Decentralize them All, and Build from Scratch

Christmas Day, 2021 dawned fresh and bright.

There were many things for which men and women get up from their beds. One of them was the comfort zone of the monthly pay, credited like clockwork to their bank accounts. Banks represent the centralized institution sucking in money and allocating them to people who deserve them to build stuff that will take our civilization further along the long technological arc or even keep it right there by enthralling our senses will all sorts of delightful pleasures soon to be overdosed and lusted over.

Sins was happy today.

He seemed to have found Starr again. Online, of course. There hadn’t been many feelings like this before; just two others to be exact. One, he had been 16 and the other two years back. It was the same feeling. And it had come just when there were positive signs written all over him. He resisted the urge to whoop around, instead preferring to write this, with Starr’s digital presence illuminated by his phone in the background. A gang of delivery executives were playing loud songs, waiting for some in-office managers, interspersing with their eating and drinking plans for the night. At this point, Sins’ stomach grumbled loudly, after having recovered in spectacular fashion, from being massively upset at half past three in the morning.

This time, he was determined to rewire his neurons for good.

The microdosing plan was ready. The working plan was ready – a master gig paired with five or six other side-gigs. The personnel plan was ready and in progress – a roster of individuals to network with to put working plan in action. The strategic plan was ready – a document explaining the socio-economic macro trends to be imminent over this decade, with space for unexpected black swan events. Sins was ready to go. He also needed a massage schedule. There was somethin funny going on, in terms of sitting posture and the frequency of exercise. Thinking that, a plan for nutrition was also in order. Instead, Sins decided to stop thinking and begin randomly from the working plan document. Felt much better. Since he could see and feel things being done, not swimming inside his head for eons.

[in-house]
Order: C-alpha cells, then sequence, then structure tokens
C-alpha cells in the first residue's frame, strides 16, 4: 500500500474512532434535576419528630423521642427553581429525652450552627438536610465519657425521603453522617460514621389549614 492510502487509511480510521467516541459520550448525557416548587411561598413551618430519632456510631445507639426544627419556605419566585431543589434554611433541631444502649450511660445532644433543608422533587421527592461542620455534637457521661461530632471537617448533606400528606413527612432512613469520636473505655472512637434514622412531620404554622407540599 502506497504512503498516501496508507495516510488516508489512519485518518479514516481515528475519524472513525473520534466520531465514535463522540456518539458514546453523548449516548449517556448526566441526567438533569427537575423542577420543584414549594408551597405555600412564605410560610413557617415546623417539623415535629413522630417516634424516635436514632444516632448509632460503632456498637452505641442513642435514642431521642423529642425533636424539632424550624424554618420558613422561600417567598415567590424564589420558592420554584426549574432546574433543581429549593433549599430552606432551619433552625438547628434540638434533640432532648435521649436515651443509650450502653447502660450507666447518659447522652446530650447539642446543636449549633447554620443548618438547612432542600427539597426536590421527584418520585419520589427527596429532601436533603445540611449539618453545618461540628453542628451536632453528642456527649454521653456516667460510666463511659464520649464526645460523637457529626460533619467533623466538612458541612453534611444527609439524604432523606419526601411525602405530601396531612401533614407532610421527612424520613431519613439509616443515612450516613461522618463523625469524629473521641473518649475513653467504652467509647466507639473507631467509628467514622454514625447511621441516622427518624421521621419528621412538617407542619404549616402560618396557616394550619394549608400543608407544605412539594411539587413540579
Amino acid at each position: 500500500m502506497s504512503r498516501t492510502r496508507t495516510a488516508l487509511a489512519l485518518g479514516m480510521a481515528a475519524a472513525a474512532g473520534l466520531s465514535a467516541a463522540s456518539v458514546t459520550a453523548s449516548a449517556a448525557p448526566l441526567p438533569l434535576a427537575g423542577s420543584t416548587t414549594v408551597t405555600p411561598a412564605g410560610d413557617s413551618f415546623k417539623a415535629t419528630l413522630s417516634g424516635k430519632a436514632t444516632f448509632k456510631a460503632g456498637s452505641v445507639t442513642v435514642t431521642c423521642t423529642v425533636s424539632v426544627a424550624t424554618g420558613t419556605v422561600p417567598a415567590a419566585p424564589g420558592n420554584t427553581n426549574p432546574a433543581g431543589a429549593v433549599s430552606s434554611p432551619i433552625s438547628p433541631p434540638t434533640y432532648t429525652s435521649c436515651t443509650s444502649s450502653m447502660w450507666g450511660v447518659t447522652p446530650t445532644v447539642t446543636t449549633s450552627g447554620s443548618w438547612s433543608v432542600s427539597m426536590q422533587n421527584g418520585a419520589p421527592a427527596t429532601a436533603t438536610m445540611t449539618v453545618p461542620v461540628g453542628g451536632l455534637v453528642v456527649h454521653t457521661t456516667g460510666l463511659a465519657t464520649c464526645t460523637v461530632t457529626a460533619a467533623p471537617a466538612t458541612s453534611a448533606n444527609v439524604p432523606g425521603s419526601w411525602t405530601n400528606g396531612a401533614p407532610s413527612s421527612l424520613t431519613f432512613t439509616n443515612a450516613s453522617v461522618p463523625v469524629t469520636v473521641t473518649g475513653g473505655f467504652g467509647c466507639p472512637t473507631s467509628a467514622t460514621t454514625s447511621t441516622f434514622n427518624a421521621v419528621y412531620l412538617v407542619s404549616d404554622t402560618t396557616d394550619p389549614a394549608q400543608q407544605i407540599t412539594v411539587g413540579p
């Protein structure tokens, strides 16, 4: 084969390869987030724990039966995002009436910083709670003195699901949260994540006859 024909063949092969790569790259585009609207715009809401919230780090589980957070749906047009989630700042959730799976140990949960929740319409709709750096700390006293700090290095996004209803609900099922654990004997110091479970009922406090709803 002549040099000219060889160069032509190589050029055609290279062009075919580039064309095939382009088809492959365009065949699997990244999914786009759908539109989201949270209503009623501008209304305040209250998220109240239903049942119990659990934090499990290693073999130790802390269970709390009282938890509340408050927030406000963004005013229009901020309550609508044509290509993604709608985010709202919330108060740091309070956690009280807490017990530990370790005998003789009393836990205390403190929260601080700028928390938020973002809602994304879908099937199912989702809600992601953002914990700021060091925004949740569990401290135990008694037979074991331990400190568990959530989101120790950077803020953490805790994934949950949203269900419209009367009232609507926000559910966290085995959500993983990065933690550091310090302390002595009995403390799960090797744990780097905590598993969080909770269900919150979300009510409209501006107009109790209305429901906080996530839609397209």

The first item on interest was cannabis. Much because the life-cycle for its market was just about beginning, and therefore, there was a lot of underestimation and skepticism with regards to its impact. Its adoption already represented a thriving black market, especially in the nation’s five most important cities. There was a sore lack of a common vision with regards to its usage across the globe. It was much the same for blockchain technology and traditional finance. It seemed as if writers needed to come up with a compelling vision for new technology, materials and substances, acceptable to both the disrupters and the to be disrupted. This seems like the job for a government. However, there’s no reason why ordinary writers cannot do it too. After all, the decentralization of power begins with visions and documents.

The centralized government can be sidestepped and overtaken with regards to legitimacy and trust on the day when a virtual only community hemmed in with the right incentives and individuals begins to own real world assets and starts to take over the routine functions of the government, beginning with the generation of electric power and owning natural resources. This is difficult to accept now. But this possibility exists. Once, blockchain data layers dictate the co-ordination of humans across the world and integrate with artificial intelligence algorithms for hyper-personalization, there is no more need of the government, expect a glorified few warlords who maintain armies of mercenaries and cyberweapons. Seemed fair. If some humans liked to fight, let them. As long as it is organized and the collateral damage being none.

The second item on the agenda was sports and allied capital flows. Sins was not a fan of the current media led business model that was dominated by select media entities paying federations for being the middleman between athletes, fans, supporters, sponsors, and the competition’s organizers and stakeholders. However, that being said, this centralized model was very good at one thing: aggregating the best sporting and managerial talent to play together from multiple geographies of the world and put together an engrossing visual experience for millions of individuals. A decentralized sports economy could work well provided there were good tools to co-ordinate and build an entire market from scratch. It stated with talent creation.

He better had to start now.

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